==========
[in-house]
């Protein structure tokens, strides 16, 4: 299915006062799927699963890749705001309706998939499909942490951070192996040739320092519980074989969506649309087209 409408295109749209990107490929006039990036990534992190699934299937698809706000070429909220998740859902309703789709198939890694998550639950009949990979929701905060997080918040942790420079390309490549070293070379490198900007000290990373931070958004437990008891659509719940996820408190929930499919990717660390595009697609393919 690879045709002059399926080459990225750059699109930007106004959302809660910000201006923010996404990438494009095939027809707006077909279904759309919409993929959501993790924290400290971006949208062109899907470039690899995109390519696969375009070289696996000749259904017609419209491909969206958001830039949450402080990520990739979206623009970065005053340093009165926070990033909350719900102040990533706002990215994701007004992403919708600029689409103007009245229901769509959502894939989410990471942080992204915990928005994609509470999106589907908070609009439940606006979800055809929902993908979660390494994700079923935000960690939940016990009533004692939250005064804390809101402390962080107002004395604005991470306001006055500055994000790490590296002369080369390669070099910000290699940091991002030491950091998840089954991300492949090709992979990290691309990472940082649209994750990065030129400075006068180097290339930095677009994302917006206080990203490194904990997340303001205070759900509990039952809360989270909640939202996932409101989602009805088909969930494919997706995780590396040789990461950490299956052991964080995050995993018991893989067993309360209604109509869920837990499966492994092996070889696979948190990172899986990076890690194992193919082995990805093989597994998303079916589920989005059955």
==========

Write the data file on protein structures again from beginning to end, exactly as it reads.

[in-house]
């Protein structure tokens, strides 16, 4: 299915006062799927699963890749705001309706998939499909942490951070192996040739320092519980074989969506649309087209 409408295109749209990107490929006039990036990534992190699934299937698809706000070429909220998740859902309703789709198939890694998550639950009949990979929701905060997080918040942790420079390309490549070293070379490198900007000290990373931070958004437990008891659509719940996820408190929930499919990717660390595009697609393919 690879045709002059399926080459990225750059699109930007106004959302809660910000201006923010996404990438494009095939027809707006077909279904759309919409993929959501993790924290400290971006949208062109899907470039690899995109390519696969375009070289696996000749259904017609419209491909969206958001830039949450402080990520990739979206623009970065005053340093009165926070990033909350719900102040990533706002990215994701007004992403919708600029689409103007009245229901769509959502894939989410990471942080992204915990928005994609509470999106589907908070609009439940606006979800055809929902993908979660390494994700079923935000960690939940016990009533004692939250005064804390809101402390962080107002004395604005991470306001006055500055994000790490590296002369080369390669070099910000290699940091991002030491950091998840089954991300492949090709992979990290691309990472940082649209994750990065030129400075006068180097290339930095677009994302917006206080990203490194904990997340303001205070759900509990039952809360989270909640939202996932409101989602009805088909969930494919997706995780590396040789990461950490299956052991964080995050995993018991893989067993309360209604109509869920837990499966492994092996070889696979948190990172899986990076890690194992193919082995990805093989597994998303079916589920989005059955």